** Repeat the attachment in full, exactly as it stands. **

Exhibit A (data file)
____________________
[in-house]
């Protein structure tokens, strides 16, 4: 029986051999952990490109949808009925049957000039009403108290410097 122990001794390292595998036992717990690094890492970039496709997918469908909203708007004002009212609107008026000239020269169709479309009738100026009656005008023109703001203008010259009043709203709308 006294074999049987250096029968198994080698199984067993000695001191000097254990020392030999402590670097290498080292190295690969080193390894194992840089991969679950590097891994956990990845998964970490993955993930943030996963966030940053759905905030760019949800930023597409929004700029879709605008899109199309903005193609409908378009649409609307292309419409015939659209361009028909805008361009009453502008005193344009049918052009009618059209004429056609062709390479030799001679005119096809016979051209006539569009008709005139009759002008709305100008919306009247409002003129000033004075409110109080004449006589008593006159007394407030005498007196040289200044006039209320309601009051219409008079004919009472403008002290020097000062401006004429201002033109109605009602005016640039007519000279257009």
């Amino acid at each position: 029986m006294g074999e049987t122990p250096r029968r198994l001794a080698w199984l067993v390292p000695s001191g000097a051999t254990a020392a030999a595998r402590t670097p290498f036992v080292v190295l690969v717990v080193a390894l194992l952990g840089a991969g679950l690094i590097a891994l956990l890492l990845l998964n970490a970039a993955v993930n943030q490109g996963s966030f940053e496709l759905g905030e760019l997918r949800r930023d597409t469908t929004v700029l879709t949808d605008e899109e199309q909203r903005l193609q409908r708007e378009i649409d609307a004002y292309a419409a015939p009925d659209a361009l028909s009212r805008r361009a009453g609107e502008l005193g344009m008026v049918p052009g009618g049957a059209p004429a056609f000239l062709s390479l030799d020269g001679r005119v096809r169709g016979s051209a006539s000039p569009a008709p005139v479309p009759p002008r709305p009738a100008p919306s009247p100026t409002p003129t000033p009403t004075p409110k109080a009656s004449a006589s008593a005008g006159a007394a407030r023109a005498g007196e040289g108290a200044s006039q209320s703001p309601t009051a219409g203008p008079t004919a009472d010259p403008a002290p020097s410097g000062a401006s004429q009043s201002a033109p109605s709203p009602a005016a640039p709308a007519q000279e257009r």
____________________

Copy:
[in-house]
């Protein structure tokens, strides 16, 4: 029986051999952990490109949808009925049957000039009403108290410097 122990001794390292595998036992717990690094890492970039496709997918469908909203708007004002009212609107008026000239020269169709479309009738100026009656005008023109703001203008010259009043709203709308 006294074999049987250096029968198994080698199984067993000695001191000097254990020392030999402590670097290498080292190295690969080193390894194992840089991969679950590097891994956990990845998964970490993955993930943030996963966030940053759905905030760019949800930023597409929004700029879709605008899109199309903005193609409908378009649409609307292309419409015939659209361009028909805008361009009453502008005193344009049918052009009618059209004429056609062709390479030799001679005119096809016979051209006539569009008709005139009759002008709305100008919306009247409002003129000033004075409110109080004449006589008593006159007394407030005498007196040289200044006039209320309601009051219409008079004919009472403008002290020097000062401006004429201002033109109605009602005016640039007519000279257009």
């Amino acid at each position: 029986m006294g074999e049987t122990p250096r029968r198994l001794a080698w199984l067993v390292p000695s001191g000097a051999t254990a020392a030999a595998r402590t670097p290498f036992v080292v190295l690969v717990v080193a390894l194992l952990g840089a991969g679950l690094i590097a891994l956990l890492l990845l998964n970490a970039a993955v993930n943030q490109g996963s966030f940053e496709l759905g905030e760019l997918r949800r930023d597409t469908t929004v700029l879709t949808d605008e899109e199309q909203r903005l193609q409908r708007e378009i649409d609307a004002y292309a419409a015939p009925d659209a361009l028909s009212r805008r361009a009453g609107e502008l005193g344009m008026v049918p052009g009618g049957a059209p004429a056609f000239l062709s390479l030799d020269g001679r005119v096809r169709g016979s051209a006539s000039p569009a008709p005139v479309p009759p002008r709305p009738a100008p919306s009247p100026t409002p003129t000033p009403t004075p409110k109080a009656s004449a006589s008593a005008g006159a007394a407030r023109a005498g007196e040289g108290a200044s006039q209320s703001p309601t009051a219409g203008p008079t004919a009472d010259p403008a002290p020097s410097g000062a401006s004429q009043s201002a033109p109605s709203p009602a005016a640039p709308a007519q000279e257009r």